Volume is an important factor to consider when completing a strength training program. Both on the road and in the gym it’s an expression of how much work you’ve done and it’s obvious to state, that if you’re able to do more work you’re a better athlete. After all, that’s what we’re training for, right?
Whether riding, running or swimming it is usually expressed as distance travelled over a week, but when you’re lifting weights it can be a little more complex depending on how you think about it…
Calculating gym volume
The classical method of calculating gym volume is to multiply sets, reps and load. So, if I complete 3 sets of 10 squats with a 10kg weight, my volume would be:
3 x 8 x 10 = 240kg
This is what I report back to my athletes as they complete their training in the TrainHeroic app and it’s a fantastic measure of improvement, but it’s a quick and dirty method, that comes with a few problems.
If you complete a given exercise with 8 reps and the next time you do it you manage to do 10 reps it’s very easy to see that I’ve done more work, therefore you have increased your training volume.
But, what if I completed the 8 reps with 10kg and the 10 reps with 8kg?
Which is better and which constitutes more work? Going back to the previous calculation:
- Week 1 = 3 x 8 x 10 = 240kg
- Week 2 = 3 x 10 x 8 = 240kg
The volume is the same, but the physiological effort is different. This is perhaps better highlighted by a more extreme example.
The training volume of 10 x 1 at 10kg is equal to 1 x 10 at 10kg, whereas they are nothing like each other in practice.
The second problem of using this method is that it treats all exercises equally when they clearly aren’t. For example, you would achieve the same volume score by completing 3 x 10 goblet squats with 10kg (300kg) as you would doing 3 x 10 pull-ups with an additional 10kg added to your body (300kg).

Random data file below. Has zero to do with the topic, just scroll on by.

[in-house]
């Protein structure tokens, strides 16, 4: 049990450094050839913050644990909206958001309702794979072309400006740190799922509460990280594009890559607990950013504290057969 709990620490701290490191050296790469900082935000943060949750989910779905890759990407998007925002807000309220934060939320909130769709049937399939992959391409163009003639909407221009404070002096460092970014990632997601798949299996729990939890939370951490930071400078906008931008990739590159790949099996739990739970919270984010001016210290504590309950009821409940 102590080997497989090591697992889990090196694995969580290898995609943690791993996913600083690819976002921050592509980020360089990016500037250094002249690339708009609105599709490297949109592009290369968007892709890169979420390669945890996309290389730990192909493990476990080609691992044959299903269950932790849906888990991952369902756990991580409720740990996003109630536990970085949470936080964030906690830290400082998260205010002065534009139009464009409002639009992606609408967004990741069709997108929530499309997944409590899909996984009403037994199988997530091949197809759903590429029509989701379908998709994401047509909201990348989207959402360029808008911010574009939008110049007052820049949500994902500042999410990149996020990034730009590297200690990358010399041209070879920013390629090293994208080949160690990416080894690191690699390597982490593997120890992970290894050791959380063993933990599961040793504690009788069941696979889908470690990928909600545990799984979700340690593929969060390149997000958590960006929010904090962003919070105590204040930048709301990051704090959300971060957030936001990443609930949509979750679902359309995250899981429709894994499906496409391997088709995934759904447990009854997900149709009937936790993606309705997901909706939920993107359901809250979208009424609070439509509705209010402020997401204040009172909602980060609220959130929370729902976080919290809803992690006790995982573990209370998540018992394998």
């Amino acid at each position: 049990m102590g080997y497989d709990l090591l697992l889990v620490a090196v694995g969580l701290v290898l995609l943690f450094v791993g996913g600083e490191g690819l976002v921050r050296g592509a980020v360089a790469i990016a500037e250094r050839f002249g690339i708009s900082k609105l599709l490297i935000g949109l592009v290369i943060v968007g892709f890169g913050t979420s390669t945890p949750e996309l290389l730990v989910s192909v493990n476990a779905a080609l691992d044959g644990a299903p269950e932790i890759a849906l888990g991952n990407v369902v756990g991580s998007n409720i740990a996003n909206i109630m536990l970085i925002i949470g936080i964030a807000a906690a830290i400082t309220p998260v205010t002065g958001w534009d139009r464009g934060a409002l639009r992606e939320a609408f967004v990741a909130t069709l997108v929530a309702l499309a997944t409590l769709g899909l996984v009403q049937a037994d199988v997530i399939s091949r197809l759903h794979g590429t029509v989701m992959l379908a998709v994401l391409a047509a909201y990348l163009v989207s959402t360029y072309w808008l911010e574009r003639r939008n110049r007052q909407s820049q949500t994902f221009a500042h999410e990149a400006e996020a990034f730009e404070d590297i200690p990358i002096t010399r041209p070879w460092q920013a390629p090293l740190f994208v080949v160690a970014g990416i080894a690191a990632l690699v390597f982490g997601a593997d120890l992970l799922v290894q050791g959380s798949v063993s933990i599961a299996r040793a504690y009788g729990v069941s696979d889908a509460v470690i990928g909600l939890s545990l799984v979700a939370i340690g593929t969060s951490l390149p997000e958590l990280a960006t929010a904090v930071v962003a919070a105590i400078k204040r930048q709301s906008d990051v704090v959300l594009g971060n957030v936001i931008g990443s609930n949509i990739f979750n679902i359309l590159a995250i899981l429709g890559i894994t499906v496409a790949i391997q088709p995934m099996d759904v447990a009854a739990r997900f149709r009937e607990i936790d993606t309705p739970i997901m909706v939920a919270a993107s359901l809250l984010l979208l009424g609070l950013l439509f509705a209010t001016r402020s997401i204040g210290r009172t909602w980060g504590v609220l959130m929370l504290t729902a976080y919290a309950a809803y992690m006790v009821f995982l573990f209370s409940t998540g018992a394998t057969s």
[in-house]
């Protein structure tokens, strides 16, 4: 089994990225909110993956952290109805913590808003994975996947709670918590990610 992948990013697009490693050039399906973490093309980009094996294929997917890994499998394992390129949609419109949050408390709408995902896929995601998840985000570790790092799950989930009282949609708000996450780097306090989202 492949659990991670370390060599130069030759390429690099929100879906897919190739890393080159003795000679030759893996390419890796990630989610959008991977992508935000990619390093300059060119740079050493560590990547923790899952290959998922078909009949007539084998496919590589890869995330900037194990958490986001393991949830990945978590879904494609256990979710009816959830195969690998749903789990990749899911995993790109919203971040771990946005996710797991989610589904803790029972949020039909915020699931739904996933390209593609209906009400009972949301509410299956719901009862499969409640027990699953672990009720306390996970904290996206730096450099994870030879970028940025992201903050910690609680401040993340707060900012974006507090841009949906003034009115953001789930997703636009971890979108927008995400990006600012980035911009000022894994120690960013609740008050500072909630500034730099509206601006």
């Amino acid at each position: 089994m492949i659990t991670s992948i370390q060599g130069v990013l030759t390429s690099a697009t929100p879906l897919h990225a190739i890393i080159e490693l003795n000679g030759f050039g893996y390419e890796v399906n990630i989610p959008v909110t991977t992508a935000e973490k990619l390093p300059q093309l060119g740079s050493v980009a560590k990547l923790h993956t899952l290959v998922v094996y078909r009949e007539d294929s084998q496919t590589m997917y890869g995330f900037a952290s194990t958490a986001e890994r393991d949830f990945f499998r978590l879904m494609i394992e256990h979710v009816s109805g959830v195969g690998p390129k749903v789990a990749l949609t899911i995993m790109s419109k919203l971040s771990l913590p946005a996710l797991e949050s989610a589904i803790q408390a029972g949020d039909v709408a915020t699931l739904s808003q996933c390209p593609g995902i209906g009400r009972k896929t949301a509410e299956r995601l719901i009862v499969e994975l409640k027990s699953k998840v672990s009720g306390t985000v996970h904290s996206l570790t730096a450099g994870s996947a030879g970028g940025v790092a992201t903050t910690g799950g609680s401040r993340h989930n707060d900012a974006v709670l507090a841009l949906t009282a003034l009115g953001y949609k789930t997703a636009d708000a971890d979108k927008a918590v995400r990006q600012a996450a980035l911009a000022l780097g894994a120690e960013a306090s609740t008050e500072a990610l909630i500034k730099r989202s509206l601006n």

For most people, doing the squats will be extremely easy, whereas there probably aren’t that many people who could actually that many pull-ups, even without any extra weight.
To further illustrate the point; 10 full squats would score the same as 10 half squats, where you literally do HALF the work!!!!
The final problem is that it treats all the reps in a given set equally. Every rep in a set of 10 receives the same score, but what seems to matter is how difficult those reps are almost regardless of how many you do and how much weight is involved.
In reality, the first, second and third reps of a set of 10 will be extremely easy, otherwise, you wouldn’t be able to complete the next seven. It’s not until the final few reps that they feel hard; these last ones are where the adaptation happens.
An awesome way of thinking about this is to consider how hard the exercise feels for you. The classic way of doing this is through a 1-10 scale, called the Rate of Perceived Exertion (RPE). Simply give each set a grade where 1 = very easy and 10 = extremely difficult.
Most of my programs as athletes to aim for a 6-8 out of 10.
Another method is to estimate how many more reps you could have done. This is called the Reps in Reserve (RIR) method, although this has been shown to be highly inaccurate in novice lifters, which is why I don’t use it until I’ve been working with an athlete for quite a while and I’m confident they know what they’re doing.